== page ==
Okay, there is now a hamster in the house – my son wanted one. One could argue that there were his distant cousins scurrying about. (One might say that he ‘incited a scurry’ ha! ha! ha! Just remembered that line from Zootopia! Ha! ha! ha!) Yes, we had a mouse problem in our house, but now that the weather has turned, what passes for, balmy, in Vancouver, they seem to have vacated the premises. Was that too many commas back there? Lemme see how it reads without commas. The weather has turned what passes for balmy in Vancouver. I dunno. Now I’m just confused and the sentence has been wrung dry of all meaning through repetition. Okay we’re thru the looking glass here people. Shut up Kevin Coster! Get on track! Mice just tend to make themselves more scarce when the weather is good. We’ve caught nothing but spiders in the sticky traps (the same as when mice are at their most rampant, actually).
Hamsters. Yes, they are rodents, make no mistake. Cute as hell. Boy, they’re cute. Is there a better word than ‘cute’? Anyone? Adorable is good. They clean themselves! Aaaaaw! Here is a, by no means complete, list of things hamsters do that is cute. When they eat, when they clean themselves, when they scurry, oh and when they eat. Cinnamon coloured fur, though it’s sort of faded as he’s aged. You only see young hamsters at a pet store, never an aged one, unless you’ve seen an old slower moving one at a friend’s house. Or a real cranky one at Petsmart that no one will buy because it bites and only eats hamster food that has passed through the rectum of a monkey in Madasgascar. Their colour tends to fade and their hair curls out like a guinea pig’s, and it is tempting to shave it, so maintain a sleek, torpedo-like appearance. As he is now, resplendent in his Farrah Fawcett-like curls, he looks like a parade float you’d see on Pride Day. He kind of glides instead of runs cuz you can’t see his legs, like a tiny little geisha.
Yup, I could, though seldom do, watch them all day. You know something is cute when you somehow want to absorb their cuteness, and that is usually through consuming them. Yes, literally eating them up, in the manner of eating an enemies organs to absorb their goodness like I saw on a documentary and District 9. I cannot quite eat a hamster, though I felt like just putting my mouth around in his cute hamster head and . . . aw never mind, now you’re all staring at me! I didn’t do it and as far as I know there are no thought police. So there. (thinks of stuffing hamsters and possibly gerbils in his mouth in an orgy of wrong-headed pet management)
Suddenly, I thought that, like pugs, hamsters are an animal without a purpose. Their sole reason for existence is to BE cute. There. I’ve said it. Go ahead. Unleash the slings, arrows, and sharp edged open tins of Spam. Their very uselessness is what MAKES them so adorable, I’d wager. Yes, like pugs, that ubiquitous and benign canine of our times. Soooo cute, and soooo devoid of any purpose. Okay, now I feel mean, having thrown a couple of cutie-patooties under the bus. How’s THAT for an image to burn bridges with.
Listen: hamsters are very active at night, not so much during that day, where they resemble one of those balls of fur popping out of the back of Gizmo in the movie Gremlins. Only it does not evolve Pokemon-like into anything, but remains that way for hours on end, a tumbleweed in stasis. Only in the twilight hours does he erupt into a flurry of busyness, as if he were undergoing a performance review that morning. Running in his wheel, visiting and revisiting various areas of his cage, occasionally escaping. Yes, THAT happens. One must be vigilant when closing the cage after feeding him, a pastime that has overtaken the popping of bubble wrap in terms of satisfaction. Thank goodness he has such a burdensome aerobics schedule – we feed him mostly foods from the crunchy and high sodium part of the food pyramid. He’s getting chubby now, but would likely be much worse were it not for that frenetic activity of his. (OK, we feed him genuine hamster food as well so put don’t bother the SPCA, they’re too busy with imbeciles calling about baby crows falling out of trees. ha! ha! I say that now when I was one of those imbeciles!)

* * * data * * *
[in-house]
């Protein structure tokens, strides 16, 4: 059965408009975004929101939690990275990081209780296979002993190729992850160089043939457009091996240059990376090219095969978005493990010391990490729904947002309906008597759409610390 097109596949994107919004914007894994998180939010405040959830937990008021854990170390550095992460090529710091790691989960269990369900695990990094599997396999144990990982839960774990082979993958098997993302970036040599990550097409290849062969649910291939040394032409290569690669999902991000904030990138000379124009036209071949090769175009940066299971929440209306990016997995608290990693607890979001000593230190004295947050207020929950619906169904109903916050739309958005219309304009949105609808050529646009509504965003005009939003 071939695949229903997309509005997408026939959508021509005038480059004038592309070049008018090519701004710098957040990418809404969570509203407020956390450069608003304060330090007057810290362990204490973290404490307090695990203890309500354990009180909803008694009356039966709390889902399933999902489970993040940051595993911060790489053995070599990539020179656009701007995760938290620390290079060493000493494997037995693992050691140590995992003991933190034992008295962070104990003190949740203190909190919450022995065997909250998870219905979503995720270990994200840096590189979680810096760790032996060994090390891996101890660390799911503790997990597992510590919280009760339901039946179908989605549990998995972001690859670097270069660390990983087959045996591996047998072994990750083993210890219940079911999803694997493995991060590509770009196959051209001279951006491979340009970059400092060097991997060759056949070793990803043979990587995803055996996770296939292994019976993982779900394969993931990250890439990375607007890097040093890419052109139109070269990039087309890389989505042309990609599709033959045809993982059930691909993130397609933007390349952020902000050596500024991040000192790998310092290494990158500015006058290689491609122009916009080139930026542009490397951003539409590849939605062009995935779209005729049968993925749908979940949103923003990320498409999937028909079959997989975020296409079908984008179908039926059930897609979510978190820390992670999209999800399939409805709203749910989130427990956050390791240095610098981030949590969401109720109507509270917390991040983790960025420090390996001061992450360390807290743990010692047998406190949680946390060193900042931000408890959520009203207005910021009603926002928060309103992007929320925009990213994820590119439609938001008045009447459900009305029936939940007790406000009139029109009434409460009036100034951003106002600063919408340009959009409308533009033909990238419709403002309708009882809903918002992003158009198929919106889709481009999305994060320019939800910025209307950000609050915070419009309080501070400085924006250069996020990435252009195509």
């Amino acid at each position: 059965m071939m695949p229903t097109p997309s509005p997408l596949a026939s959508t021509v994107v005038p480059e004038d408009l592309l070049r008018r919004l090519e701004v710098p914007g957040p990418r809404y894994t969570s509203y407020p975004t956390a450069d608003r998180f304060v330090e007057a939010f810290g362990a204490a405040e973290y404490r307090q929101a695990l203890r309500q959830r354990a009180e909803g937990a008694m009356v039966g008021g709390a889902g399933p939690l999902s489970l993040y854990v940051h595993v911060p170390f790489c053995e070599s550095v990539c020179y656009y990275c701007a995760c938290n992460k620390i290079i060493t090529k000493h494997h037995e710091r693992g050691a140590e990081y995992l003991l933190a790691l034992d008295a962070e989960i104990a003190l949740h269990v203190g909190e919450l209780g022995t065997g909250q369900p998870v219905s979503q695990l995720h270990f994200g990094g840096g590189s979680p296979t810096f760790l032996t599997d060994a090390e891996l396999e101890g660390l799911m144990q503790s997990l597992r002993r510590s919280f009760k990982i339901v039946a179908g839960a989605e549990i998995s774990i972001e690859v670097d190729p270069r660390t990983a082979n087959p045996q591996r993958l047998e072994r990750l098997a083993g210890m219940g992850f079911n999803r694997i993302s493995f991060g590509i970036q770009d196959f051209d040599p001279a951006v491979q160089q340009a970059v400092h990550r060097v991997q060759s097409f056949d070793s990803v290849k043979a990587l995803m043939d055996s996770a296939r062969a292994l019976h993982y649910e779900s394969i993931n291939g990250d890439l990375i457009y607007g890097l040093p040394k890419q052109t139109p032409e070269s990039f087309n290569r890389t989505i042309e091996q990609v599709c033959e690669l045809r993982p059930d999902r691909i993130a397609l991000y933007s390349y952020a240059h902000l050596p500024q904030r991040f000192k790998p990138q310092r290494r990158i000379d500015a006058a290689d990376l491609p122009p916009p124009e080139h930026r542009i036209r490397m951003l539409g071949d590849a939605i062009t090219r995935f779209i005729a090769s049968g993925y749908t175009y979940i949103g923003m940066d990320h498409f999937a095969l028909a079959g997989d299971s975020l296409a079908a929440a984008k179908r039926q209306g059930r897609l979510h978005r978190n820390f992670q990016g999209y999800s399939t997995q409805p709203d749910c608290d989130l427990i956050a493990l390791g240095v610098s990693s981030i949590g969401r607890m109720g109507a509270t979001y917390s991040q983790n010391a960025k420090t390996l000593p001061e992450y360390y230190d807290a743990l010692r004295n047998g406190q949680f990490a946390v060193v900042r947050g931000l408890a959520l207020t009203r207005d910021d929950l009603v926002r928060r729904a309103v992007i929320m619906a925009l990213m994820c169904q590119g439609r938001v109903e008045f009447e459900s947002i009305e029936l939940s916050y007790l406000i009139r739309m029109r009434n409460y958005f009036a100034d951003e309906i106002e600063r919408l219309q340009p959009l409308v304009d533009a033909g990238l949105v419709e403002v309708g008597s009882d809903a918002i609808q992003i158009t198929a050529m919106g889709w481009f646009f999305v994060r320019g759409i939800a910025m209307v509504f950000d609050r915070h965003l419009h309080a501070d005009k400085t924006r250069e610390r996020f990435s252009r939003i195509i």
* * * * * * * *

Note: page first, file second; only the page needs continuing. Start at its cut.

He has one trick, but it’s a good one. He will run the length of my son’s arm and eat a seed out of his mouth (my son’s), after which he stands on his hind legs, doffs a tiny top hat and says ‘Ta da!’ All right, I added that last part in to flesh out the ‘trick’ a bit. So sue me. Another ‘trick’ is to feed him and then put him on his back so that he resembles a river otter enjoying his food in the warm Mississippi sun, or wherever otters habitate, do I look like a zoologist? Now there’s a cute image, am I right? I know, we certainly ARE ambitious – he’s come a long way from that shy creature that we took home in a cardboard box like some leftover dim sum. My son named him ‘Thunder’ and he is well-named because that is what sound he resembles when he is on his rumbling, clamorous wheel at night
Well, here’s where I tie things up at the end. Sort of. Get yourself a low-maintenance pet hamster, and keep in mind that, like rabbits, hamsters are prey to most of the animal kingdom. Don’t let it run outside in the grass, like we did for a captive mouse once. Once. It almost made it to the cover of foliage when it was snatched up by a crow right in front of our horrified eyes. True story. Yes, and also don’t let your hamster run around the house, like us, with sticky glue traps everywhere, a callback to our mouse problem, remember? This never happened (because we were lucky), but I imagine scissors wu
ld need to be employed because ferrying around one of those traps everywhere severely cuts down on the cuteness factor! Get yourself a ha
mster. Sure, they’re little poop machines, not unlike dogs and cats, but at least their poop is pellet-like and easily disposed of. Hope you enjoyed reading about Thunder.